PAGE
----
In their masterpiece, Arakan Rajshavay Bangla Shahitya, Professor Enamul Haq and Abdul Karim Shahitya Visarad continued, “In this way the religion of Islam spread and the Muslim influence slowly extended from the eastern bank of the Meghna to Roshang Kingdom in the 8th and 9th centuries. From the travelogues of the Egyptian traveler to India, Ibn Batuta (14th century AD) and from the accounts of the Portuguese pirates in the 16th century, the influence of the ‘Moors’ or Arabs was waxing till then. So it is evident that long before the Muslim race was established in Bengal in the 13th century, Islam reached to this remote region of Bengal. A conclusion may easily be drawn that after the establishment in Bengal, Islam further spread in the region. That is why Bengali literature was for the first time cultivated among the Muslim of the region. Since the 15th century onwards the Muslims of this region began to engage themselves in the study of Bengali, that is, began to write books in Bengali, of which we have lots of proofs.”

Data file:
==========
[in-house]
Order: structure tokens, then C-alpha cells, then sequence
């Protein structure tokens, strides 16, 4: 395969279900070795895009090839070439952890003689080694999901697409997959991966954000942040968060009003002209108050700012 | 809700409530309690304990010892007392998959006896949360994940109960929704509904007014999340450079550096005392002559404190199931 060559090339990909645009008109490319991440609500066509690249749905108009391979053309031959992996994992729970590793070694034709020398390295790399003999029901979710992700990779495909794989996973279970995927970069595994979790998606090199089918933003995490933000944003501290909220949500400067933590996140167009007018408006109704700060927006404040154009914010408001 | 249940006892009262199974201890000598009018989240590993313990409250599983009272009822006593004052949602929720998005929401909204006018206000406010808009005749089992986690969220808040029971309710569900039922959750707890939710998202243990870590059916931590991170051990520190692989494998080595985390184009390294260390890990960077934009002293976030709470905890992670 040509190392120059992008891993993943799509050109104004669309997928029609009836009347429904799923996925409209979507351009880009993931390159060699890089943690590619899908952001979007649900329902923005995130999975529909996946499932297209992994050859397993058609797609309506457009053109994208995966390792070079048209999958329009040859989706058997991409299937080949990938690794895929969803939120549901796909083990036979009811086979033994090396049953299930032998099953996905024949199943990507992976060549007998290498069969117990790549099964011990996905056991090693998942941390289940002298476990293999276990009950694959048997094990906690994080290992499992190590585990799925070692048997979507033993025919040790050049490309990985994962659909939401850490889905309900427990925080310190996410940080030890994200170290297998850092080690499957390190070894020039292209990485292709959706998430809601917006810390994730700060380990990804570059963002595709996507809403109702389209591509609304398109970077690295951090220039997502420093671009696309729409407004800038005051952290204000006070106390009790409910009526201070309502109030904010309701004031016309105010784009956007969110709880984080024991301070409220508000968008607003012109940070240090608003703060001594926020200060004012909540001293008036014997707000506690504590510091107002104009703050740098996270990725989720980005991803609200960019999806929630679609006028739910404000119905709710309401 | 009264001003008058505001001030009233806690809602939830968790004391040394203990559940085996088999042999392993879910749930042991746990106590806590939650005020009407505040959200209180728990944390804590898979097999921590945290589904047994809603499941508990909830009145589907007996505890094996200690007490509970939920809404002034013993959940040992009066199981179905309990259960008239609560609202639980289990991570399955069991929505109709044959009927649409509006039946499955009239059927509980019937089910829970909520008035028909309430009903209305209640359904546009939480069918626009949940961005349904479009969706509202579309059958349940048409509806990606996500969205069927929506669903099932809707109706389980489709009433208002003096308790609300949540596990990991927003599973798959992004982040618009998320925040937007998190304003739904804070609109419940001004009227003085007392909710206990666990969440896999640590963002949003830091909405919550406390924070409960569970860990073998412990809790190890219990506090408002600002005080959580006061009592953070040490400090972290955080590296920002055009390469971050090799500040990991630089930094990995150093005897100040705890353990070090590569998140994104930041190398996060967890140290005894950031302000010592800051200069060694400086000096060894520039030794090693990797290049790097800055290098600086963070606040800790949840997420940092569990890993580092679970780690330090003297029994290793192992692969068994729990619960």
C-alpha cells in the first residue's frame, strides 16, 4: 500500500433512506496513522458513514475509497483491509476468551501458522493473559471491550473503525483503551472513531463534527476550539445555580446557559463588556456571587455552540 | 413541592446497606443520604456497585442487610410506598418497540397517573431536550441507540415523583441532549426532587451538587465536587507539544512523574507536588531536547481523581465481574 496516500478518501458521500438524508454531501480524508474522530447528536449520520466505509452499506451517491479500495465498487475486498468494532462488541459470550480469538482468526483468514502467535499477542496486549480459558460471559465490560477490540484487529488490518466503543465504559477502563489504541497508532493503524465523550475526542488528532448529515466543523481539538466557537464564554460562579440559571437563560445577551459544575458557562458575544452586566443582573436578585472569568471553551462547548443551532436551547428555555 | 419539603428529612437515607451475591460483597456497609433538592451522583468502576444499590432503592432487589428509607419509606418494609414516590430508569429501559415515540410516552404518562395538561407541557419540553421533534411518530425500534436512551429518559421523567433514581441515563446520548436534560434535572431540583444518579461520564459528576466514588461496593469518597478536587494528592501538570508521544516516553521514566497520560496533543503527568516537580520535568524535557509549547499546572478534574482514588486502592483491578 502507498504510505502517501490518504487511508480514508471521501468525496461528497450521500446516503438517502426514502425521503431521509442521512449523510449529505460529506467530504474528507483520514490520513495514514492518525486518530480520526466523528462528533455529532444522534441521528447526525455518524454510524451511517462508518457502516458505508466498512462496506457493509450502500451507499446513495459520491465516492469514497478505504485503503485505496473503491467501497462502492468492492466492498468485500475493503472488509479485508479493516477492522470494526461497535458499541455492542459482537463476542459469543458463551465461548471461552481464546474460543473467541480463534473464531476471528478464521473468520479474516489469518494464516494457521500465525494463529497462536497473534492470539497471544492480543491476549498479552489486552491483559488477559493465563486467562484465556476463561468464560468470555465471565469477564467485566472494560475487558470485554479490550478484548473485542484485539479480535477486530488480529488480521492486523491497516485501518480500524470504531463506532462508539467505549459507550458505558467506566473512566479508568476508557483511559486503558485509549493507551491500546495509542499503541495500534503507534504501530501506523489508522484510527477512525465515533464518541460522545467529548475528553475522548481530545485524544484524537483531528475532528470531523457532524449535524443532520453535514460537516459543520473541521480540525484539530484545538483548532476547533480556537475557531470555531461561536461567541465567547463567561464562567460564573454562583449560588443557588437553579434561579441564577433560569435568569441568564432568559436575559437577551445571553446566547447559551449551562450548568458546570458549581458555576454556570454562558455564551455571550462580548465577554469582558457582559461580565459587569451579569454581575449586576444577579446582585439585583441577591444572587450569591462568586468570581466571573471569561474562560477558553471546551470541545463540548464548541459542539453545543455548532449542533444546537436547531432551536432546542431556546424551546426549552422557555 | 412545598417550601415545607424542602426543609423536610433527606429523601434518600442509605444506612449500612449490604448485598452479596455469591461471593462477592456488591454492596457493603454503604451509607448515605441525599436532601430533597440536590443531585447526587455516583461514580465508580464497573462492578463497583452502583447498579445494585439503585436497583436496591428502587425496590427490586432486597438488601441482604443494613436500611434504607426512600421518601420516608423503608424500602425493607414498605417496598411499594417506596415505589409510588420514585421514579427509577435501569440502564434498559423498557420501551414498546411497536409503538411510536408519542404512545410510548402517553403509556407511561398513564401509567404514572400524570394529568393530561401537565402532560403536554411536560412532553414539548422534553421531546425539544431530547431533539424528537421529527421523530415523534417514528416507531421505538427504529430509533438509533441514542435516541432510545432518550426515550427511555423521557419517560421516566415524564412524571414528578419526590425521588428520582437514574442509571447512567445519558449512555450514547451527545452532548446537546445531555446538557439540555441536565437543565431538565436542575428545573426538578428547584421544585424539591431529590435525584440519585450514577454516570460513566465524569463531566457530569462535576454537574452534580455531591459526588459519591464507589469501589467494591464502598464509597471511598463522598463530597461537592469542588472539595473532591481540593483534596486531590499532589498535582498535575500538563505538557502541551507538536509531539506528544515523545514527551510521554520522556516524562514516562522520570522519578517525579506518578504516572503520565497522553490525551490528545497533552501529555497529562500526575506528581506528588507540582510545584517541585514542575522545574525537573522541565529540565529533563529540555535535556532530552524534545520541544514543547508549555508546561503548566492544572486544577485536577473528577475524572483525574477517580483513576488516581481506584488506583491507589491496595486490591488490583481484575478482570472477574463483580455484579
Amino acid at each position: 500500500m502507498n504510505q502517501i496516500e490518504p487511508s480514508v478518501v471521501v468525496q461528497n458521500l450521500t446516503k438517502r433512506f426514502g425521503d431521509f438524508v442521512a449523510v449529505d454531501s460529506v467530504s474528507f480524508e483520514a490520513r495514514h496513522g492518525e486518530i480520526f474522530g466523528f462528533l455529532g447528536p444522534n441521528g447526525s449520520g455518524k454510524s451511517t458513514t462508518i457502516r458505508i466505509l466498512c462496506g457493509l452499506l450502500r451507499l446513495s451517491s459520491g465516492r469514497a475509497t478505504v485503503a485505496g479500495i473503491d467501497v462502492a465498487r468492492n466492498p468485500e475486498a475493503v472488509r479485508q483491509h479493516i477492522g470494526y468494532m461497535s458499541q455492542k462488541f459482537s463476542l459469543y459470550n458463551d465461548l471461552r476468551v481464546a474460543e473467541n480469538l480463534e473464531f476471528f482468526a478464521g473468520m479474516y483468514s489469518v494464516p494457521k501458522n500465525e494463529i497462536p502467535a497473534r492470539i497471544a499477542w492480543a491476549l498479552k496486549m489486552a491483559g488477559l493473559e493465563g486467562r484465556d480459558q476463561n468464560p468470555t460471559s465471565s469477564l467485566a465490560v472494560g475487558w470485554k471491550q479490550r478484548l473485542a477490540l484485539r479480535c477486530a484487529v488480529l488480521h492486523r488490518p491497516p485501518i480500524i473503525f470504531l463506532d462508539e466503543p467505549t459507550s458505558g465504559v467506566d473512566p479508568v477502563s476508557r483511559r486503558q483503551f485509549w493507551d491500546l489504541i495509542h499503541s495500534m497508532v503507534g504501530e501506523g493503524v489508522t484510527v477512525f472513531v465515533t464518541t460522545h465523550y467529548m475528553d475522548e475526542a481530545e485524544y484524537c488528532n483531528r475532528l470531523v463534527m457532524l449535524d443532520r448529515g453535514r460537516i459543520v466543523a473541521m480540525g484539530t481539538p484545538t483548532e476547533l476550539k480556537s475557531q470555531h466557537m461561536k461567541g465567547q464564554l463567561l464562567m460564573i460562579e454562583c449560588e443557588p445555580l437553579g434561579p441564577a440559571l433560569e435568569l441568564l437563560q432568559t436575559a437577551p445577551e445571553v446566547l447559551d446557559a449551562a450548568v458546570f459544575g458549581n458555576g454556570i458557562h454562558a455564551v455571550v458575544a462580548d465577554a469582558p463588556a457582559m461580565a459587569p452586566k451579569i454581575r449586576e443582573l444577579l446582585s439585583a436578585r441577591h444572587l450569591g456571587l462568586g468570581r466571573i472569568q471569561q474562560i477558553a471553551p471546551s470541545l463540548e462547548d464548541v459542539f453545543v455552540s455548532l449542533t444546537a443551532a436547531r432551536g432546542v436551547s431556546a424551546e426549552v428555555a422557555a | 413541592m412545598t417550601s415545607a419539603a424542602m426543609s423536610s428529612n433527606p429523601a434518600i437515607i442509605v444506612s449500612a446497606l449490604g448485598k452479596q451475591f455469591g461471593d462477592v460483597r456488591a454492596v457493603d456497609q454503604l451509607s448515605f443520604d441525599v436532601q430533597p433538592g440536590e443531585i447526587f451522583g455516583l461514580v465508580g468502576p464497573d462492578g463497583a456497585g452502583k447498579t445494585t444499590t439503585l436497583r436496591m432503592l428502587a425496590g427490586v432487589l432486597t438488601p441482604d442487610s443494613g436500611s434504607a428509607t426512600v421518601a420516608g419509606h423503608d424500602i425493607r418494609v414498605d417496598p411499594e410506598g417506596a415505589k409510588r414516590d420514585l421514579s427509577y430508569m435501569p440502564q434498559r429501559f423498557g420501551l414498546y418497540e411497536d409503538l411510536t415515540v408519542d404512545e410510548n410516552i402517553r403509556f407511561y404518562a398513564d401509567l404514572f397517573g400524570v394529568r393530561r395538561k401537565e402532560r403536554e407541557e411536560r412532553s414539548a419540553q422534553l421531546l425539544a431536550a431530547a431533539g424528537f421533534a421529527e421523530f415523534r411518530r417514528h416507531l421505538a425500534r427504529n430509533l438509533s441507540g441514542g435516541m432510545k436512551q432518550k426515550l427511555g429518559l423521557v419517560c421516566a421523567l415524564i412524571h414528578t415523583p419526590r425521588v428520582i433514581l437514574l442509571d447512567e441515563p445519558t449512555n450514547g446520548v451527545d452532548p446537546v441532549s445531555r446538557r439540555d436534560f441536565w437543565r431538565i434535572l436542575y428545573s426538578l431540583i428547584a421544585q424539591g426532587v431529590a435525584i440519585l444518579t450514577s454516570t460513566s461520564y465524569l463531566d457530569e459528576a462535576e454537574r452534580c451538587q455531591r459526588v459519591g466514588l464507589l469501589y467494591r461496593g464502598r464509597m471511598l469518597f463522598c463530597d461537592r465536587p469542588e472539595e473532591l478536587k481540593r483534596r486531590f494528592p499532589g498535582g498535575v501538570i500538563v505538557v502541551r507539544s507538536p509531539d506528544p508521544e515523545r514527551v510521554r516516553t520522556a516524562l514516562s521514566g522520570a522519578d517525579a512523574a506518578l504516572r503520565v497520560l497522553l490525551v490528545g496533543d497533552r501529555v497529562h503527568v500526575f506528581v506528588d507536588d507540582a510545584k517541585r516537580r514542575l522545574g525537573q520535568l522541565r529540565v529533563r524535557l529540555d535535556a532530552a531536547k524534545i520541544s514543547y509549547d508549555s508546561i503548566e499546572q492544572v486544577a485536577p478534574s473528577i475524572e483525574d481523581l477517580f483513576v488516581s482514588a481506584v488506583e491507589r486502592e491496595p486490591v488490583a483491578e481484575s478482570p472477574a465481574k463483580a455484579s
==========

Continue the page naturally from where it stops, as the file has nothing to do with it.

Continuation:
The Muslim saints, the Sufis, who came in hundreds to the shores of Bay of Bengal had a fabulous influence in proselytizing the local inhabitants to Islam. The Arakanese chronicle gives reference to the traveling of Sufis in that country at the time of the king Anawarhta (1044-1077 CE) during Pagan period. Even, a Russian merchant, Athanasius Nitikin, who traveled in the East (1470), mentions regarding activities of some Muslim Sufis of Pegu. The Merchant pictured Pegu as "no inconsiderable port, inhabited by Indian dervishes. The products derived from thence are manik, akhut, kyrpuk, which are sold by the dervishes.” As noted by Dr. Mohammed Ali Chowdhury, these dervishes were Muslims, and probably of Arab descent, and that at that time some Muslims (from nearby Muslim India) had settled in those places.